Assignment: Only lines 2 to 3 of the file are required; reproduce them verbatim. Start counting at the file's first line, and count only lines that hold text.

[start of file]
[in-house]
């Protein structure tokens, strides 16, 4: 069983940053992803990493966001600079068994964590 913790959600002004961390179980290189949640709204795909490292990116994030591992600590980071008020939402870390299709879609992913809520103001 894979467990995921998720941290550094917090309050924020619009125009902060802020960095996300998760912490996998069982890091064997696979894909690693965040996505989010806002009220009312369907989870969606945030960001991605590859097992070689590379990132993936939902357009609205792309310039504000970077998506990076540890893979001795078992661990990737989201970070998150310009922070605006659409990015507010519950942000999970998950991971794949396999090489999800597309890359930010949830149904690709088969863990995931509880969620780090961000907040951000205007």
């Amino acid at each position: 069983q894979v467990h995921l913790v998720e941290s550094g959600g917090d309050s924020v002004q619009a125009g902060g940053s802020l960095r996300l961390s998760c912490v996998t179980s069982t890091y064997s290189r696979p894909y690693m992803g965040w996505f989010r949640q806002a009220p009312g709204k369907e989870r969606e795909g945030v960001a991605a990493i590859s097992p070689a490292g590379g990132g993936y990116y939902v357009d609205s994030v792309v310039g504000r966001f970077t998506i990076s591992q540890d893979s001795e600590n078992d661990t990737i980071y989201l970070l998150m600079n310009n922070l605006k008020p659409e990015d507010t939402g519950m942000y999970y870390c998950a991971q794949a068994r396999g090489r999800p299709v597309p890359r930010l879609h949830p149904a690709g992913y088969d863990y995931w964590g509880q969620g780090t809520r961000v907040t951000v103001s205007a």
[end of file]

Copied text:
């Protein structure tokens, strides 16, 4: 069983940053992803990493966001600079068994964590 913790959600002004961390179980290189949640709204795909490292990116994030591992600590980071008020939402870390299709879609992913809520103001 894979467990995921998720941290550094917090309050924020619009125009902060802020960095996300998760912490996998069982890091064997696979894909690693965040996505989010806002009220009312369907989870969606945030960001991605590859097992070689590379990132993936939902357009609205792309310039504000970077998506990076540890893979001795078992661990990737989201970070998150310009922070605006659409990015507010519950942000999970998950991971794949396999090489999800597309890359930010949830149904690709088969863990995931509880969620780090961000907040951000205007």
């Amino acid at each position: 069983q894979v467990h995921l913790v998720e941290s550094g959600g917090d309050s924020v002004q619009a125009g902060g940053s802020l960095r996300l961390s998760c912490v996998t179980s069982t890091y064997s290189r696979p894909y690693m992803g965040w996505f989010r949640q806002a009220p009312g709204k369907e989870r969606e795909g945030v960001a991605a990493i590859s097992p070689a490292g590379g990132g993936y990116y939902v357009d609205s994030v792309v310039g504000r966001f970077t998506i990076s591992q540890d893979s001795e600590n078992d661990t990737i980071y989201l970070l998150m600079n310009n922070l605006k008020p659409e990015d507010t939402g519950m942000y999970y870390c998950a991971q794949a068994r396999g090489r999800p299709v597309p890359r930010l879609h949830p149904a690709g992913y088969d863990y995931w964590g509880q969620g780090t809520r961000v907040t951000v103001s205007a």